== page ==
Decoration Circle
Advanced SEO Textbook

Keyword Cannibalisation

We take a look at the good, the bad and the somewhat ugly implications of unintentionally targeting the same keyword on multiple pages.

Topic Details
Clock icon Time: 7
Difficulty Intermediate

If you’ve been running your website for several years, there’s a chance that you’ll have multiple pages that target the same keyword or topic.

The purpose of SEO is to dominate the SERPs, so surely targeting the same keyword on different pages is a good thing, right?

But why is this (potentially) a problem?

Not necessarily, as it can cause issues.

Two words: keyword cannibalisation.

What’s the Big Deal?

Keyword cannibalisation occurs when a single website unintentionally targets the same keyword on two or more pages.

A common misconception surrounding cannibalisation is that having several pages rank for the same term “confuses” Google.

But as we’ve established in previous modules, Google’s a pretty smart cookie when it comes to understanding the content on a web page. Therefore, what you consider to be the most relevant page for a particular search query, may not align with what search engines like Google deem to be most relevant.

It’s all about search intent – remember that?

If Page A ranks for 500 keywords and Page B ranks for 800 keywords – it’s very likely that there’s going to be some sort of overlap in terms of shared keywords.

However, the critical differentiator here, is that the content on both of these pages will likely serve different search intents.

This is why product pages struggle to rank for informational queries.

Let’s take a look at the search results for the keyword “best running shoes”.

We can see that each of the pages are blog articles as opposed to product or category pages from eCommerce websites selling running shoes.

This boils down to the fact that people searching for this query are not looking for product pages.

But that doesn’t mean cannibalisation won’t hold you back, because in some cases it can drastically impact your site’s performance.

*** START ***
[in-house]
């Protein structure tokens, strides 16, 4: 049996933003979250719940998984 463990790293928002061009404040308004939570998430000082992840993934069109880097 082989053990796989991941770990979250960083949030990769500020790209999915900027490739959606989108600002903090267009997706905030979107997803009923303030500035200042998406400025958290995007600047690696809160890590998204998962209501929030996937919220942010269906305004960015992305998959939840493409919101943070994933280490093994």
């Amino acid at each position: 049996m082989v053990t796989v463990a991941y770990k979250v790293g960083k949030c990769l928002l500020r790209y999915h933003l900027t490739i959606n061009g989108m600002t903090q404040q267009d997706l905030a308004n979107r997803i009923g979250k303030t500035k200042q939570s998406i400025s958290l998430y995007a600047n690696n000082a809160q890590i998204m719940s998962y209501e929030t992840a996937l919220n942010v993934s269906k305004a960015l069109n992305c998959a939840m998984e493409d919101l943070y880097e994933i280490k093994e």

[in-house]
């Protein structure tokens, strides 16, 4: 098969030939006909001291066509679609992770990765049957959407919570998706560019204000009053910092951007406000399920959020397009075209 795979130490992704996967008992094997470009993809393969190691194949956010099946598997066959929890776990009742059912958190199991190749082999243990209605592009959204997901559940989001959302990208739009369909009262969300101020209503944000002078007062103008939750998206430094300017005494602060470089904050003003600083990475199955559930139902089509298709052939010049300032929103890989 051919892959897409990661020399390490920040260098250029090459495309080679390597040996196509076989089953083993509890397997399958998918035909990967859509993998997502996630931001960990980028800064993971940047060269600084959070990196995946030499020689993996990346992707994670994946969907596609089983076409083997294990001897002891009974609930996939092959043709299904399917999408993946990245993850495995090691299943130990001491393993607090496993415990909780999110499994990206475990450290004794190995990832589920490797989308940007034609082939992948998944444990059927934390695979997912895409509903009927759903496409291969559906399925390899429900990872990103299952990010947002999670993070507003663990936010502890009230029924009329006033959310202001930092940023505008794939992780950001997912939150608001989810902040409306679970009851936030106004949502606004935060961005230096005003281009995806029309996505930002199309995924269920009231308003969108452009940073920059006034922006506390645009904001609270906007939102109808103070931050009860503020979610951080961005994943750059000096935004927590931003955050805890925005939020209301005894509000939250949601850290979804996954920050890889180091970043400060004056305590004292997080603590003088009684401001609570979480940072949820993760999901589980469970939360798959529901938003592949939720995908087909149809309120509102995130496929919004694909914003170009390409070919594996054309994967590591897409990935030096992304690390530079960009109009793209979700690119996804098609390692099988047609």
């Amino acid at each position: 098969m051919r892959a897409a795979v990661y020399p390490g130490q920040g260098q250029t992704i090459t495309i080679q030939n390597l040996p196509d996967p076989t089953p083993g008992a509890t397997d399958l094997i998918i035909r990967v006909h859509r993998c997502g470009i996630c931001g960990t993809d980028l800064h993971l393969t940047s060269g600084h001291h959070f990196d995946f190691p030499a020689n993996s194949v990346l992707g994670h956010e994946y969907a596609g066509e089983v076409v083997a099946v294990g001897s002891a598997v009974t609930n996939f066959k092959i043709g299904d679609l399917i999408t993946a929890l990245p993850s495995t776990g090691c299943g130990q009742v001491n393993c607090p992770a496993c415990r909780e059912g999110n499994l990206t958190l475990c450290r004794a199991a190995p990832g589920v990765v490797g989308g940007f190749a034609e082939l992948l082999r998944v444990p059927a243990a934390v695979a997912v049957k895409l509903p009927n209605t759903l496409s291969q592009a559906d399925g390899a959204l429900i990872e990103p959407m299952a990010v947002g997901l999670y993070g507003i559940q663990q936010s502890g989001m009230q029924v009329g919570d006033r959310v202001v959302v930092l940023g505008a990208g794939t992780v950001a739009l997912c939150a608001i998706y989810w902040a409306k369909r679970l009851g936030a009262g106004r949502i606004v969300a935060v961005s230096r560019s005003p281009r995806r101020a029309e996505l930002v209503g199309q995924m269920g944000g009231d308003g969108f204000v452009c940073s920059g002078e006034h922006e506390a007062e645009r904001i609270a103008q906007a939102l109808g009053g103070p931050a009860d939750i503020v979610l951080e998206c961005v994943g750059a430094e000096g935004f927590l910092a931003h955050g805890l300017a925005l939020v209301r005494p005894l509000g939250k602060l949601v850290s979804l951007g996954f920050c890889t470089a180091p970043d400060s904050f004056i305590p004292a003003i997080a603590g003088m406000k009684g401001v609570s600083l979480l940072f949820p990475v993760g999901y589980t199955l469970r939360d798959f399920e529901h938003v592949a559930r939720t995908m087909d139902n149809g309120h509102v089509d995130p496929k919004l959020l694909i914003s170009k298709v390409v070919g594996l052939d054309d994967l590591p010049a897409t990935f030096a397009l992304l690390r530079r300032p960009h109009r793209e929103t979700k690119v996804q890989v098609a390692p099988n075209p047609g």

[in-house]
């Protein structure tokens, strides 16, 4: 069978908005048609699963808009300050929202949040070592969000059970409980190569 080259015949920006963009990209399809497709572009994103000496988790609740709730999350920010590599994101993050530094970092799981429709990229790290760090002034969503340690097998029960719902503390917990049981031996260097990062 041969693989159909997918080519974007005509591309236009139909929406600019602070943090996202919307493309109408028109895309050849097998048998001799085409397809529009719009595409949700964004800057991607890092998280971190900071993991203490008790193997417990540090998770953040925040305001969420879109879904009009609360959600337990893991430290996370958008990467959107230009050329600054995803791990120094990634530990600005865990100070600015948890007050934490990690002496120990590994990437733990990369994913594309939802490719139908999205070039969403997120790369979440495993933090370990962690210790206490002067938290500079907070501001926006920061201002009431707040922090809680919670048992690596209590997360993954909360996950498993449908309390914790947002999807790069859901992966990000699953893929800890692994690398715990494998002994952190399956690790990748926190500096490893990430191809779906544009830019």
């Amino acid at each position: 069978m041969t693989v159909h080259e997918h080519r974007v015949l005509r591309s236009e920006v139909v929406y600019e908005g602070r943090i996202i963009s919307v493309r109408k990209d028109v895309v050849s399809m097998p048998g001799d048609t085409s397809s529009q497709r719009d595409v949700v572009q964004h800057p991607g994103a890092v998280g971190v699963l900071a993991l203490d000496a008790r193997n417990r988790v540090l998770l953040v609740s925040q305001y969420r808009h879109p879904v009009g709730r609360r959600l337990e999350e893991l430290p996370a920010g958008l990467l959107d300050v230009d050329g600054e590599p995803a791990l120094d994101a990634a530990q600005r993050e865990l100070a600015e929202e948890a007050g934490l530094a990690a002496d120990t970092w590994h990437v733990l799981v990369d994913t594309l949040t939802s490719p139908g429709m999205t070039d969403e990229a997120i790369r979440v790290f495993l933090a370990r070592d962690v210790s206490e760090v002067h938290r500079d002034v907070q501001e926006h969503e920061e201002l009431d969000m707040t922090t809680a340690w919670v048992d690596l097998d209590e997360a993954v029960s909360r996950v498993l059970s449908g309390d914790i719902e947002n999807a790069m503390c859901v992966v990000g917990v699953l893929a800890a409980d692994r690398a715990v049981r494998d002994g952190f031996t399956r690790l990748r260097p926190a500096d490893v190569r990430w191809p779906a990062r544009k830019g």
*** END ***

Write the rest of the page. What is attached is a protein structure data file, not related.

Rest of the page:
The (Somewhat) Good, the (Mostly) Bad and (Downright) Ugly Implications of Keyword Cannibalisation

Have Mercy on Your Crawl Budget

If you have a small site, this won’t be much of an issue. But targeting the same keyword on multiple pages means that Google is crawling and indexing pages that offer little value and are probably not needed.

For large eCommerce websites offering multiple variations of products for instance, this could potentially impact your crawl budget (the number of times Googlebot requests to crawl your site) and could effectively result in other important pages not being crawled or indexed.

Diluted Authority

When two or more similar pages are battling it out for the same search query, you’re effectively splitting the CTR between them.

On top of this, you’re also diluting the power of the links, the anchor texts used to link to them, as well as the content on the pages themselves.

Unintentional Rankings

You’ve got two pages ranking in the first page of Google for the same keyword – awesome! Not awesome. The star page that you want to rank for, is actually ranking lower than the other one.

This is where it gets pretty ugly, because it means that the page you really want to target is missing out because other, lower quality pages are “stealing” its precious visits.

The Caveat

As the heading implies, it’s not all doom and gloom though!

In fact, there is one unique case where cannibalisation actually works in your favour.

If you have two pages that are consistently ranking in positions 1 and 2 for the same keyword – you’ve won the jackpot, and you don’t need to worry about keyword cannibalisation.

Why is this good?

Well, holding the top two spots in the SERPs means CTR (click through rate) will be through the roof, which also means users are less likely to click through to other competing pages lower down the results page.

Where a problem may arise, is in the unlikely case where the page ranking in position #2 had a better CTR than the page in the top spot.

In later modules, we’ll walk you through our own process of identifying and solving different types of keyword cannibalisation.